Hourglass Figure Diet: What To Eat For A Smaller Waist

By integrating mind, body, and spirit in our approach to food, we can support a truly holistic diet that nourishes not just our bodies but also our overall well-being.

The Holistic Diet and Weight Management

Can you turn to the holistic diet for weight loss? As it has no calorie restrictions and focuses on intuitive eating, some may wonder if it can support weight loss goals. The truth is, the principles of a holistic diet can promote weight management in the long term.

Nutrient Density and Satiety

When we focus on whole, nutrient-dense foods in our diets, we feel physically satisfied and nourished. These foods are often lower in calories but higher in essential nutrients, which supports weight management goals  (9).

Mindful Eating and Portion Control

Practicing mindful eating allows us to better tune into our body’s hunger and fullness cues, which leads to more balanced and appropriate portion sizes (5).

Balanced Approach to Food

A holistic diet takes a balanced approach to food, including all food groups without restriction. This can help prevent feelings of deprivation or binge-eating tendencies that can occur with restrictive diets.

Stress Management

Stress can have a significant impact on our eating habits and weight. By managing stress levels through practices such as mindfulness and self-care, we can support a healthier relationship with food and promote weight management (12).

Sustainable Eating for Long-term Well-being

Crash diets and quick fixes may promise rapid weight loss, but they’re not sustainable for long-term health. A holistic diet that focuses on nourishing our bodies with whole, nutrient-dense foods and prioritizing overall well-being can support sustainable weight management in the long run.

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Holistic diet  


  • What is the difference between a holistic diet and a traditional diet?

A traditional diet often focuses on specific macronutrient ratios or calorie restrictions, while a holistic diet emphasizes whole, nutrient-dense foods and overall well-being. A holistic approach also considers the mind-body connection and incorporates practices such as mindfulness and self-care.

  • Can anyone follow a holistic diet?

Yes, anyone can incorporate the principles of a holistic diet in their eating habits. It’s important to listen to your body’s needs and make choices that support your individual health goals.

  • Is it necessary to eat only organic and locally-sourced foods for a holistic diet?

While choosing organic and locally-sourced foods may have benefits, especially for the environment, it’s not a requirement for following a holistic diet. The focus is on incorporating whole, nutrient-dense foods in your meals and prioritizing overall well-being.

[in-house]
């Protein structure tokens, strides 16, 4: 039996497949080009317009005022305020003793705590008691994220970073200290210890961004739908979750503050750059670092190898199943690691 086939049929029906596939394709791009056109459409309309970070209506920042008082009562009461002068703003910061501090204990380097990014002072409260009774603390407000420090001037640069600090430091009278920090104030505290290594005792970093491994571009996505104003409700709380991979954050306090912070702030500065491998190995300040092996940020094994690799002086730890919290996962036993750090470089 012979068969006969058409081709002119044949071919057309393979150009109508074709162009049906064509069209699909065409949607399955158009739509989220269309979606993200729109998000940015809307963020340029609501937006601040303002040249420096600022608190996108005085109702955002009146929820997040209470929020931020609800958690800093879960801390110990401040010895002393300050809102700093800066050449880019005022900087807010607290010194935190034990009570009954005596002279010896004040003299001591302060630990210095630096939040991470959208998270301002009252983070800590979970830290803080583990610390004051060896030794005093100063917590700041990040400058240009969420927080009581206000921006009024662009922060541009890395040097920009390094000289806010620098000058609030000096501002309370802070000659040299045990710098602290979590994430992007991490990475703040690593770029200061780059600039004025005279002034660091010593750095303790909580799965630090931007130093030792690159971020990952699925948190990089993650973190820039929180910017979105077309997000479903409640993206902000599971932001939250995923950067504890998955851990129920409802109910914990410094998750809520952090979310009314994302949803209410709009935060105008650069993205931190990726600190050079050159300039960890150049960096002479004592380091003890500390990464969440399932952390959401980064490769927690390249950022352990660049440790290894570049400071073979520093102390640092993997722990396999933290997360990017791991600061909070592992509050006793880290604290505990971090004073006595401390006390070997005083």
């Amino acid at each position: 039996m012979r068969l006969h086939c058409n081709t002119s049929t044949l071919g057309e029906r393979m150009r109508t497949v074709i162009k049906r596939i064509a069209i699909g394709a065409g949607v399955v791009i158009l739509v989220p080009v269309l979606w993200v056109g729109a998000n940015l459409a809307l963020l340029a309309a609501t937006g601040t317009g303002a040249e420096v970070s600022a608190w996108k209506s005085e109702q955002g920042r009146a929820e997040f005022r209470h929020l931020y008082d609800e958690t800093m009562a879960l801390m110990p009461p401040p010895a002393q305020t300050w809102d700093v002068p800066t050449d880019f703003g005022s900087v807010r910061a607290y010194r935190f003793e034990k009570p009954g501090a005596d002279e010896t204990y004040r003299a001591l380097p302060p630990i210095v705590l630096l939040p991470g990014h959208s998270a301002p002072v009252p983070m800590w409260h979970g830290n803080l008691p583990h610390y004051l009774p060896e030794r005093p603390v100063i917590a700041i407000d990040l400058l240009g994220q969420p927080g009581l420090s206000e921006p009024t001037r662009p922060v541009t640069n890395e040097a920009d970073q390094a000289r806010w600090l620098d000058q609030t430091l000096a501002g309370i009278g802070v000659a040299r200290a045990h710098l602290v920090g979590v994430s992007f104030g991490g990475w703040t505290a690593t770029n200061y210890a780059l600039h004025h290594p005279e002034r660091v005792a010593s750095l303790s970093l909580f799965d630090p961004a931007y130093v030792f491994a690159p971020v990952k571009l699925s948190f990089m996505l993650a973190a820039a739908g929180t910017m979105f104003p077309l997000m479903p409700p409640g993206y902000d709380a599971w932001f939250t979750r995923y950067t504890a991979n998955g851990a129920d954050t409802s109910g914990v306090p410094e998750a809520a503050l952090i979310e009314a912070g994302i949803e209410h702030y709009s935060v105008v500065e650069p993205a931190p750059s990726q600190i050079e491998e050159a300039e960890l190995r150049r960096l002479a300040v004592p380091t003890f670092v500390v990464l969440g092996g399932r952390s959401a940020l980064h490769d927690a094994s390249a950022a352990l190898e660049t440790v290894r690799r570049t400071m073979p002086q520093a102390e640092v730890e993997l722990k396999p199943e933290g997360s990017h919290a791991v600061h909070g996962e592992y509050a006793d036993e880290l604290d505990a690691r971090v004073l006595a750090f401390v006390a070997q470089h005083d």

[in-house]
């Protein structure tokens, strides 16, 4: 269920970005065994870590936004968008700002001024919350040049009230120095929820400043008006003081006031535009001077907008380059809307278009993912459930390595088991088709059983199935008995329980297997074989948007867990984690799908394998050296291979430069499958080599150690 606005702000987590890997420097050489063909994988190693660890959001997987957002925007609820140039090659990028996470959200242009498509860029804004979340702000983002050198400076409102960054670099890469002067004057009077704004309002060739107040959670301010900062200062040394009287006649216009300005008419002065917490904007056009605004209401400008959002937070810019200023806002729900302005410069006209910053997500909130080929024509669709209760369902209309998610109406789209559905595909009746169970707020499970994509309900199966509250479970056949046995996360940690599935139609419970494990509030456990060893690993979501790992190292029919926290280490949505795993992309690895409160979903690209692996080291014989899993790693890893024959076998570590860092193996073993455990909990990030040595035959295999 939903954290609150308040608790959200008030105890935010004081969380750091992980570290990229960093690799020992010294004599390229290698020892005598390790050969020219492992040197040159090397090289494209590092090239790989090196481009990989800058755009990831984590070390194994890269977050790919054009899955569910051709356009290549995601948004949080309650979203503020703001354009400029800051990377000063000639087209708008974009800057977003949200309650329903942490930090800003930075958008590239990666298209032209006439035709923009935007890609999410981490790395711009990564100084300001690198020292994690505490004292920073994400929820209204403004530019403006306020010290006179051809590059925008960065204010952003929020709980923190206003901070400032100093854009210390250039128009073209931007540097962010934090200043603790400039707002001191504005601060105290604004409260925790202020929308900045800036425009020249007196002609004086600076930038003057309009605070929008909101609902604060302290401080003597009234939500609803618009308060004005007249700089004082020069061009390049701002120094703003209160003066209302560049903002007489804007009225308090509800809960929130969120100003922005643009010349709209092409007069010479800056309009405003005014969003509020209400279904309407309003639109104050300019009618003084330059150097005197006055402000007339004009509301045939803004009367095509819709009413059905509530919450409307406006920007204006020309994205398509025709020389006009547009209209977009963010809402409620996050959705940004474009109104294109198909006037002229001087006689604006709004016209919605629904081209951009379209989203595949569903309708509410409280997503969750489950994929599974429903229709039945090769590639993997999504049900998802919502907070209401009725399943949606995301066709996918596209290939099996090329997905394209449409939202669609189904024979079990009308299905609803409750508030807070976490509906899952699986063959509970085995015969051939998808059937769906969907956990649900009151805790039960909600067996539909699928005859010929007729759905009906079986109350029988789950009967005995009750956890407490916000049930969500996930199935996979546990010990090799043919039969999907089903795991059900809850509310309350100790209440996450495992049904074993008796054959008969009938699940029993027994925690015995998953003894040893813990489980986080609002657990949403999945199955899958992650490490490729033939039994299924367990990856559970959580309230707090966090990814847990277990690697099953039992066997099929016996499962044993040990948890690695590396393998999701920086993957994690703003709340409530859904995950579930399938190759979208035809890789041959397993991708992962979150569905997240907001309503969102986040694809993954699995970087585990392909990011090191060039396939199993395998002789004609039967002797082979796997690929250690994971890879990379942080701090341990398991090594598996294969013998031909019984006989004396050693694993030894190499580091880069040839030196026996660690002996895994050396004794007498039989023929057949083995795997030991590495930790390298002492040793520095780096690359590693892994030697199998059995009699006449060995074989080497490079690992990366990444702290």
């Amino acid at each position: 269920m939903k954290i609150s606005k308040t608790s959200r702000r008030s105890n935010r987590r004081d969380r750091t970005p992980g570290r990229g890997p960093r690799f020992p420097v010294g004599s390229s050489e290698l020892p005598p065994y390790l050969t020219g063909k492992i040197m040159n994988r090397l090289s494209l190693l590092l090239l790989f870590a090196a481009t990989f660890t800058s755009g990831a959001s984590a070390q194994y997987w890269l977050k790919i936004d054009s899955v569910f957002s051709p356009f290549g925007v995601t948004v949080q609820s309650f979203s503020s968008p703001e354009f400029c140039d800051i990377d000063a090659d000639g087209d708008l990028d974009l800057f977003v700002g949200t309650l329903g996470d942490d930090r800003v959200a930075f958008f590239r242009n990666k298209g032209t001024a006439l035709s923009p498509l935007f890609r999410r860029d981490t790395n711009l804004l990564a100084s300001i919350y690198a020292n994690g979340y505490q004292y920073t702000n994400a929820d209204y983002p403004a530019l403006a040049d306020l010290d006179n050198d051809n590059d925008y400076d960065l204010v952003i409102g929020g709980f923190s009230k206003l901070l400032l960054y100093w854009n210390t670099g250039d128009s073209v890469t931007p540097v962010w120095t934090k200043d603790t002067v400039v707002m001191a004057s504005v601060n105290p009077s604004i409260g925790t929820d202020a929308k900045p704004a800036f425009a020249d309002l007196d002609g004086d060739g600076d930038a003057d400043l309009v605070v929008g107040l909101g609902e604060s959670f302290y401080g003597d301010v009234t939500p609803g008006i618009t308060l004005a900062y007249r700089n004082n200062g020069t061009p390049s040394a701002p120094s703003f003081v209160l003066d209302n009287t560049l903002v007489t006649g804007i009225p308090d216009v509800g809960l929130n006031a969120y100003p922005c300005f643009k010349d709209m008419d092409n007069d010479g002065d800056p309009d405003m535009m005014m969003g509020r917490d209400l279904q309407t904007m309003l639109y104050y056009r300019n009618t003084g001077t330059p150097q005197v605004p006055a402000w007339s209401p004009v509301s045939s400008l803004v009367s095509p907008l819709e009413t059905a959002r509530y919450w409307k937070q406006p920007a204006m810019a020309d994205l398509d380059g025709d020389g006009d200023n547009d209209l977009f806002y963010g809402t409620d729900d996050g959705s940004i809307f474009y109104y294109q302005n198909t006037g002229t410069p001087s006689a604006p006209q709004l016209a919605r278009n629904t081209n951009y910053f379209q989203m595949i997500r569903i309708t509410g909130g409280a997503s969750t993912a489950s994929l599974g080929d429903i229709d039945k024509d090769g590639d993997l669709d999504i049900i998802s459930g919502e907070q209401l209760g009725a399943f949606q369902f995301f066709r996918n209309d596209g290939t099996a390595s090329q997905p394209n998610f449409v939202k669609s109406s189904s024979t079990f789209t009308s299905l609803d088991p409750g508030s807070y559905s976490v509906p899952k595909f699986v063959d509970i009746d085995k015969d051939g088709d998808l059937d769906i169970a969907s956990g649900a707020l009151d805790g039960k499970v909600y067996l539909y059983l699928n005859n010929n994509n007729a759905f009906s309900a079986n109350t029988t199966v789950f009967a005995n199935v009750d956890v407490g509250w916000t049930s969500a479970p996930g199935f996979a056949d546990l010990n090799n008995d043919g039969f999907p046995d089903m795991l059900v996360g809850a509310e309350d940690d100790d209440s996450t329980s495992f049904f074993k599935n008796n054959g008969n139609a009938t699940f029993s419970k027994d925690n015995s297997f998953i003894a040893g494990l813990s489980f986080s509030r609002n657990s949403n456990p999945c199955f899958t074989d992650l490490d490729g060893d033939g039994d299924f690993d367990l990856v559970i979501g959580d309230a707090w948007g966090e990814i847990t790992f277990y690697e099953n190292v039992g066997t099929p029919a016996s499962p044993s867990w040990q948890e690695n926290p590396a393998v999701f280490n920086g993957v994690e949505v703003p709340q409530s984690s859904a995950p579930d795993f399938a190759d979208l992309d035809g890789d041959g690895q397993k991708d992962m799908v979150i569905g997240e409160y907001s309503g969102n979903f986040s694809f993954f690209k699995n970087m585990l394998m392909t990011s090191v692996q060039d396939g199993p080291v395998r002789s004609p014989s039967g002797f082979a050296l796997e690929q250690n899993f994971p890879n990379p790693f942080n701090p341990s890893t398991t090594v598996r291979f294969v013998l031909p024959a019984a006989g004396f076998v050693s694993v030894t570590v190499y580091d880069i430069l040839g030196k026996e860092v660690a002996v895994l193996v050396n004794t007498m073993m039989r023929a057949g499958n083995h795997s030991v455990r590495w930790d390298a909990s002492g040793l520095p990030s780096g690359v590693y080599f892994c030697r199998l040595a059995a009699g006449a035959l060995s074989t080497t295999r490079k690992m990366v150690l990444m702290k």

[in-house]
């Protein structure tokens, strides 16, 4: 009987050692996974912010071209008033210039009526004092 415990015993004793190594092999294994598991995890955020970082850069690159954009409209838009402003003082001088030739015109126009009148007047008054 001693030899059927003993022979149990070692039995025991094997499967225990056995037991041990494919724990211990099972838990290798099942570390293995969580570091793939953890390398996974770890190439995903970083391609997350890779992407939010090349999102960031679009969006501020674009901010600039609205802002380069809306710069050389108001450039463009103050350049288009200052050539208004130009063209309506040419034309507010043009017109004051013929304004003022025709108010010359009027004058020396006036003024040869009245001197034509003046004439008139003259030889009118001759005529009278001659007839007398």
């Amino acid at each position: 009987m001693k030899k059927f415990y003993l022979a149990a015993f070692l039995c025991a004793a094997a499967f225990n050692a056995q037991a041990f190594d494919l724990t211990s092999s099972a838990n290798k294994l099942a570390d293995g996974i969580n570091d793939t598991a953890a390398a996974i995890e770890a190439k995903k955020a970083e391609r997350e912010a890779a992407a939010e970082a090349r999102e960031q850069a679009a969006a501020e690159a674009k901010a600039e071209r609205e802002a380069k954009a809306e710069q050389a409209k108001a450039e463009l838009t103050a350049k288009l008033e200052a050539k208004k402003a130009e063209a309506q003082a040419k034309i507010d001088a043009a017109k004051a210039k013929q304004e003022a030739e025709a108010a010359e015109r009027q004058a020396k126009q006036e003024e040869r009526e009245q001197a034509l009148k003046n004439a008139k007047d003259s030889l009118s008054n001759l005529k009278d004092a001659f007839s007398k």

• Can a holistic diet help with weight loss?

The principles of a holistic diet can support sustainable weight management in the long term by promoting mindful eating, stress management, and balanced food choices. However, it’s important to prioritize overall health and well-being rather than solely focusing on weight loss goals.

The Bottom Line

A holistic diet goes beyond just the food we eat. It also takes into account our mental, emotional, and spiritual well-being. By incorporating organic and locally sourced foods, managing stress levels, and improving our relationship with food, we can support a truly holistic approach to eating that nourishes us from the inside out. Remember, it’s not just about what we eat, but how we eat and how we take care of our overall well-being that truly makes a difference.


This article is intended for general informational purposes only and does not address individual circumstances. It is not a substitute for professional advice or help and should not be relied on to make decisions of any kind. Any action you take upon the information presented in this article is strictly at your own risk and responsibility!


  1. Benefits of Exercise (2017,
  2. Exploring mind-body modalities: a revealing review of the latest scientific studies dealing with the psychological benefits of different mindful types of exercise (n,d,
  3. Health Benefits of Organic (n,d,
  4. Macronutrients (n,d,
  5. Mindful Eating: The Art of Presence While You Eat (2017,
  6. Meditation and Mindfulness: What You Need To Know (2024,
  7. Nutrition as a Key Modifiable Factor for Periodontitis and Main Chronic Diseases (2021,
  8. Nutrition Benefits and Considerations for Whole Foods Plant-Based Eating Patterns (2022,
  9. Nutrient density and bioaccessibility, and the antioxidant, satiety, glycemic, and alkalinizing potentials of fruit-based foods according to the degree of processing: a narrative review (2024,
  10. Physical Activity and Nutritional Influence on Immune Function: An Important Strategy to Improve Immunity and Health Status (2021,
  11. Protein in diet (2023,
  12. Stress and Eating Behaviors (2014,
  13. Shinrin-Yoku (Fores Bathing) and Nature Therapy: A State-of-the-Art Review (2017,
  14. The Contribution of Food Consumption to Well-Being (2019,